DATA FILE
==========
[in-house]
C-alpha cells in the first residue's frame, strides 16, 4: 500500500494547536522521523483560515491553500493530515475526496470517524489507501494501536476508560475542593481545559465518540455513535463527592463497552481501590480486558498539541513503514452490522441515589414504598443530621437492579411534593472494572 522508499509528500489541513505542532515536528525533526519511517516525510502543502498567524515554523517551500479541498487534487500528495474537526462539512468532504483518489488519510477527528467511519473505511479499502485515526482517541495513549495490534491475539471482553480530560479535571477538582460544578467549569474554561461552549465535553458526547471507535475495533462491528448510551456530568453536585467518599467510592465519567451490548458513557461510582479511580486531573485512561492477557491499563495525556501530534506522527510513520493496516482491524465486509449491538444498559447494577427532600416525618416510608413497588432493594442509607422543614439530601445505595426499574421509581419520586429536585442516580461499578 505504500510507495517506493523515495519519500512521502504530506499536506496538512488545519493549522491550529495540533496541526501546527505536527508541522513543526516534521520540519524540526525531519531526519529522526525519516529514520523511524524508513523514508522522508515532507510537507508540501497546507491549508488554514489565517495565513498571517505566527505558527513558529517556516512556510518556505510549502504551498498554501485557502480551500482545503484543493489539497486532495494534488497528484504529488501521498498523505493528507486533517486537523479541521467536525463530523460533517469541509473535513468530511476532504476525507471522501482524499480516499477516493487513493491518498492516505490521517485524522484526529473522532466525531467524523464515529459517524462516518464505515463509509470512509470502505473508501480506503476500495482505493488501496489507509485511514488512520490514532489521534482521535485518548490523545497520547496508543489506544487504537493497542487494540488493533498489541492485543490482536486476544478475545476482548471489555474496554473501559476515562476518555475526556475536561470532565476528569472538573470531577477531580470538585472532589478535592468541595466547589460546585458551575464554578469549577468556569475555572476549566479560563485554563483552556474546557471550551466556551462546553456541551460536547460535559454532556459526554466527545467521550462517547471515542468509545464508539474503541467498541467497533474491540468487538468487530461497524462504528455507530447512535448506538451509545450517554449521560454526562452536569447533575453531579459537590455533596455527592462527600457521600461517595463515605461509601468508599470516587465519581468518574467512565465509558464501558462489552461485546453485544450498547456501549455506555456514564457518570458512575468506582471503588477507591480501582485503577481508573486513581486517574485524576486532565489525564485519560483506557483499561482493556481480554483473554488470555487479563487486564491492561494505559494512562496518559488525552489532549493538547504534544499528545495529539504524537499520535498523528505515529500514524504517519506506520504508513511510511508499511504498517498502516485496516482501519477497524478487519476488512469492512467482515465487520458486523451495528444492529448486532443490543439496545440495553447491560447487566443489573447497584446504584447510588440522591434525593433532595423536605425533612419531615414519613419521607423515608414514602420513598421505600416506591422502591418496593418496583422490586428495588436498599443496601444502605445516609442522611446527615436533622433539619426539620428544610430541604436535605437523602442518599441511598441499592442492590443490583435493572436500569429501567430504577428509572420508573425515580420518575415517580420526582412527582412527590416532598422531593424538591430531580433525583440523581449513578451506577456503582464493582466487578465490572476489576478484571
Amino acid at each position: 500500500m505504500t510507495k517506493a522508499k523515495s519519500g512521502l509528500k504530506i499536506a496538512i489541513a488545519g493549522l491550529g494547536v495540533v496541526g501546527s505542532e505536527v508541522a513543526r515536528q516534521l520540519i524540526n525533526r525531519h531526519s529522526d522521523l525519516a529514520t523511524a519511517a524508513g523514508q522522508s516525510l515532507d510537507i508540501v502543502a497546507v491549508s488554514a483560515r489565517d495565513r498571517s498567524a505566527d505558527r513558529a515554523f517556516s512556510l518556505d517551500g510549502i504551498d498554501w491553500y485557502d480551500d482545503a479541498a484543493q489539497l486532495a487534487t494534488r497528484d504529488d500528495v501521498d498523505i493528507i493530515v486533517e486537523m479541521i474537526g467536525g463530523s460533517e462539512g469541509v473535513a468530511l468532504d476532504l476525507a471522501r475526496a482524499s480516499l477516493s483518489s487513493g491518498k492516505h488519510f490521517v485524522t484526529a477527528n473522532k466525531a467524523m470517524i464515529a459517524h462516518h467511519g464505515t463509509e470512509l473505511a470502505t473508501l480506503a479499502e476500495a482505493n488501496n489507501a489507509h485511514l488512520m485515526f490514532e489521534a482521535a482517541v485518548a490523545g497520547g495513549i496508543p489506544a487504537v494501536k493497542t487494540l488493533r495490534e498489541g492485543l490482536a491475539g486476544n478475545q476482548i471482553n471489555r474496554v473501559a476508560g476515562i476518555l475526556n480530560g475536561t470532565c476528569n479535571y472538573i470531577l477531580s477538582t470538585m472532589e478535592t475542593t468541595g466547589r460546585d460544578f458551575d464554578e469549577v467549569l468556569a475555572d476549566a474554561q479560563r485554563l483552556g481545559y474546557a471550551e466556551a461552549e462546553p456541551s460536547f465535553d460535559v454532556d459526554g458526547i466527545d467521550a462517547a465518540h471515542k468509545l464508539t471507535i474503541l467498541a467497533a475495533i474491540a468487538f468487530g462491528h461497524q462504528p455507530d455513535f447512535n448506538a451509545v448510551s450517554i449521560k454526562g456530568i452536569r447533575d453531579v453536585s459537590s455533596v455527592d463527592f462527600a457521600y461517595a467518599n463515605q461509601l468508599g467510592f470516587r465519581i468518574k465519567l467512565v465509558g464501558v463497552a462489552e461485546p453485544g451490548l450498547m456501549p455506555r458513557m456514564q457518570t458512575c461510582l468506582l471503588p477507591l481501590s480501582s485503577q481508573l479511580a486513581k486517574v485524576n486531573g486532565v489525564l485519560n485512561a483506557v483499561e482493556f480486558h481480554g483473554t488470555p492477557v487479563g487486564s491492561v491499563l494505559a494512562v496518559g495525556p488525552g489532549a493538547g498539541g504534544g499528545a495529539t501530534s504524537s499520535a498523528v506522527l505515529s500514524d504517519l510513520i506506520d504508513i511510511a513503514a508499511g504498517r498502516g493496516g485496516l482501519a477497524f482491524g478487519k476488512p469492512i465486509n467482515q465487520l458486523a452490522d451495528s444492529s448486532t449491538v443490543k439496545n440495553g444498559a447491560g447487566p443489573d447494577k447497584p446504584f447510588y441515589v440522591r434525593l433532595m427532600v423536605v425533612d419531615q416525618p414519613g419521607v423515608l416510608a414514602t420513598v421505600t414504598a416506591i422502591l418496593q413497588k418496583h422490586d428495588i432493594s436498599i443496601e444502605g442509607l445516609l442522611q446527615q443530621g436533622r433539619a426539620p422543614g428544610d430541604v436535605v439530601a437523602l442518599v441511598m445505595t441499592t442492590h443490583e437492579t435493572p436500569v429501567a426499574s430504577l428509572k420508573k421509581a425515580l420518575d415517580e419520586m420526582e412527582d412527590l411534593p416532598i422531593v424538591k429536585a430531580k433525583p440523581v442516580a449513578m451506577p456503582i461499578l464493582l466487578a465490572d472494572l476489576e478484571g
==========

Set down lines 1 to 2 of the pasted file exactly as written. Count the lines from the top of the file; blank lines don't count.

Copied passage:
[in-house]
C-alpha cells in the first residue's frame, strides 16, 4: 500500500494547536522521523483560515491553500493530515475526496470517524489507501494501536476508560475542593481545559465518540455513535463527592463497552481501590480486558498539541513503514452490522441515589414504598443530621437492579411534593472494572 522508499509528500489541513505542532515536528525533526519511517516525510502543502498567524515554523517551500479541498487534487500528495474537526462539512468532504483518489488519510477527528467511519473505511479499502485515526482517541495513549495490534491475539471482553480530560479535571477538582460544578467549569474554561461552549465535553458526547471507535475495533462491528448510551456530568453536585467518599467510592465519567451490548458513557461510582479511580486531573485512561492477557491499563495525556501530534506522527510513520493496516482491524465486509449491538444498559447494577427532600416525618416510608413497588432493594442509607422543614439530601445505595426499574421509581419520586429536585442516580461499578 505504500510507495517506493523515495519519500512521502504530506499536506496538512488545519493549522491550529495540533496541526501546527505536527508541522513543526516534521520540519524540526525531519531526519529522526525519516529514520523511524524508513523514508522522508515532507510537507508540501497546507491549508488554514489565517495565513498571517505566527505558527513558529517556516512556510518556505510549502504551498498554501485557502480551500482545503484543493489539497486532495494534488497528484504529488501521498498523505493528507486533517486537523479541521467536525463530523460533517469541509473535513468530511476532504476525507471522501482524499480516499477516493487513493491518498492516505490521517485524522484526529473522532466525531467524523464515529459517524462516518464505515463509509470512509470502505473508501480506503476500495482505493488501496489507509485511514488512520490514532489521534482521535485518548490523545497520547496508543489506544487504537493497542487494540488493533498489541492485543490482536486476544478475545476482548471489555474496554473501559476515562476518555475526556475536561470532565476528569472538573470531577477531580470538585472532589478535592468541595466547589460546585458551575464554578469549577468556569475555572476549566479560563485554563483552556474546557471550551466556551462546553456541551460536547460535559454532556459526554466527545467521550462517547471515542468509545464508539474503541467498541467497533474491540468487538468487530461497524462504528455507530447512535448506538451509545450517554449521560454526562452536569447533575453531579459537590455533596455527592462527600457521600461517595463515605461509601468508599470516587465519581468518574467512565465509558464501558462489552461485546453485544450498547456501549455506555456514564457518570458512575468506582471503588477507591480501582485503577481508573486513581486517574485524576486532565489525564485519560483506557483499561482493556481480554483473554488470555487479563487486564491492561494505559494512562496518559488525552489532549493538547504534544499528545495529539504524537499520535498523528505515529500514524504517519506506520504508513511510511508499511504498517498502516485496516482501519477497524478487519476488512469492512467482515465487520458486523451495528444492529448486532443490543439496545440495553447491560447487566443489573447497584446504584447510588440522591434525593433532595423536605425533612419531615414519613419521607423515608414514602420513598421505600416506591422502591418496593418496583422490586428495588436498599443496601444502605445516609442522611446527615436533622433539619426539620428544610430541604436535605437523602442518599441511598441499592442492590443490583435493572436500569429501567430504577428509572420508573425515580420518575415517580420526582412527582412527590416532598422531593424538591430531580433525583440523581449513578451506577456503582464493582466487578465490572476489576478484571